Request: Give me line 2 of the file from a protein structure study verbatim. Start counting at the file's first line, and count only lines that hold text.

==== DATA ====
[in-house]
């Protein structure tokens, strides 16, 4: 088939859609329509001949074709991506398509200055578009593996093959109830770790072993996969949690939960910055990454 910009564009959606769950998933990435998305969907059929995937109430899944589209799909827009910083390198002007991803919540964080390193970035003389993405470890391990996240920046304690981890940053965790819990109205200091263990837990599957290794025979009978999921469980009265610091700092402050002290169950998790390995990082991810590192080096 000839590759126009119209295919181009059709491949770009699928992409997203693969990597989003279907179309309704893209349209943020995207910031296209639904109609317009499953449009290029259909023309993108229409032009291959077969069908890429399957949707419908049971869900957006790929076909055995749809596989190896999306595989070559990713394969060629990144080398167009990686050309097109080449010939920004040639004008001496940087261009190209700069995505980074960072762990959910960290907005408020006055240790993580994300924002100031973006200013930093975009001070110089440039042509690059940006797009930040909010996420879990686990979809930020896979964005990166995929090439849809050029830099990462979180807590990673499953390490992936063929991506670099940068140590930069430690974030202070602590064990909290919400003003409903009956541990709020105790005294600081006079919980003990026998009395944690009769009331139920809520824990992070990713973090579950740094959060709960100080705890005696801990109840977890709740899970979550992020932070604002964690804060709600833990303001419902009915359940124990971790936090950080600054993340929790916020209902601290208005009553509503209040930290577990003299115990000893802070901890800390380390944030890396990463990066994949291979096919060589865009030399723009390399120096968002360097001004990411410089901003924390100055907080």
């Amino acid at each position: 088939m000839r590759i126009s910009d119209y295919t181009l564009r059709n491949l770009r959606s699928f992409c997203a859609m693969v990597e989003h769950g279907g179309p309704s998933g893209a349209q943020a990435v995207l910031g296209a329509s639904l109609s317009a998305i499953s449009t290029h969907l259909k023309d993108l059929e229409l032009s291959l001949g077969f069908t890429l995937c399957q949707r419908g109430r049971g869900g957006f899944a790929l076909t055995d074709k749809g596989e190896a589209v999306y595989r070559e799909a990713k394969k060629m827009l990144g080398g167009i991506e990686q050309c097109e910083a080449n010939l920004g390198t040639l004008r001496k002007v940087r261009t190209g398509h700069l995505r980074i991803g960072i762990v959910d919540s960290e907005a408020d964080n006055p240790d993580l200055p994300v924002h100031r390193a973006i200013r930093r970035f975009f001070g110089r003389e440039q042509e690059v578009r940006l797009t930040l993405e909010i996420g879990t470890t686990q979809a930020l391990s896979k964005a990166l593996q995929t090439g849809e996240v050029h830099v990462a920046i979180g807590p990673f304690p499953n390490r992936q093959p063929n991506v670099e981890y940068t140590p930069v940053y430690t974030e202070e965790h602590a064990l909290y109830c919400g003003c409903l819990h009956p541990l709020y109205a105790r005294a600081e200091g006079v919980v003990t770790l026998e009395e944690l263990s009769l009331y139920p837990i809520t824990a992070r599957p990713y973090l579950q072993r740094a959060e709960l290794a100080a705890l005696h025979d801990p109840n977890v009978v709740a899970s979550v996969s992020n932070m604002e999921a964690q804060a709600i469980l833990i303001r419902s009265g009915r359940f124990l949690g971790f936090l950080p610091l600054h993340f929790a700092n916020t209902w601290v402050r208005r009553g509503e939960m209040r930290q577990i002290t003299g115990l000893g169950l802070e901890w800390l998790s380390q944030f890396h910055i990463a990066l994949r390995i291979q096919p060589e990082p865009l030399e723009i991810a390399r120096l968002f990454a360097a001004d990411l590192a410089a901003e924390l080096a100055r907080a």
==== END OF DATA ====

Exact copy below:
């Protein structure tokens, strides 16, 4: 088939859609329509001949074709991506398509200055578009593996093959109830770790072993996969949690939960910055990454 910009564009959606769950998933990435998305969907059929995937109430899944589209799909827009910083390198002007991803919540964080390193970035003389993405470890391990996240920046304690981890940053965790819990109205200091263990837990599957290794025979009978999921469980009265610091700092402050002290169950998790390995990082991810590192080096 000839590759126009119209295919181009059709491949770009699928992409997203693969990597989003279907179309309704893209349209943020995207910031296209639904109609317009499953449009290029259909023309993108229409032009291959077969069908890429399957949707419908049971869900957006790929076909055995749809596989190896999306595989070559990713394969060629990144080398167009990686050309097109080449010939920004040639004008001496940087261009190209700069995505980074960072762990959910960290907005408020006055240790993580994300924002100031973006200013930093975009001070110089440039042509690059940006797009930040909010996420879990686990979809930020896979964005990166995929090439849809050029830099990462979180807590990673499953390490992936063929991506670099940068140590930069430690974030202070602590064990909290919400003003409903009956541990709020105790005294600081006079919980003990026998009395944690009769009331139920809520824990992070990713973090579950740094959060709960100080705890005696801990109840977890709740899970979550992020932070604002964690804060709600833990303001419902009915359940124990971790936090950080600054993340929790916020209902601290208005009553509503209040930290577990003299115990000893802070901890800390380390944030890396990463990066994949291979096919060589865009030399723009390399120096968002360097001004990411410089901003924390100055907080």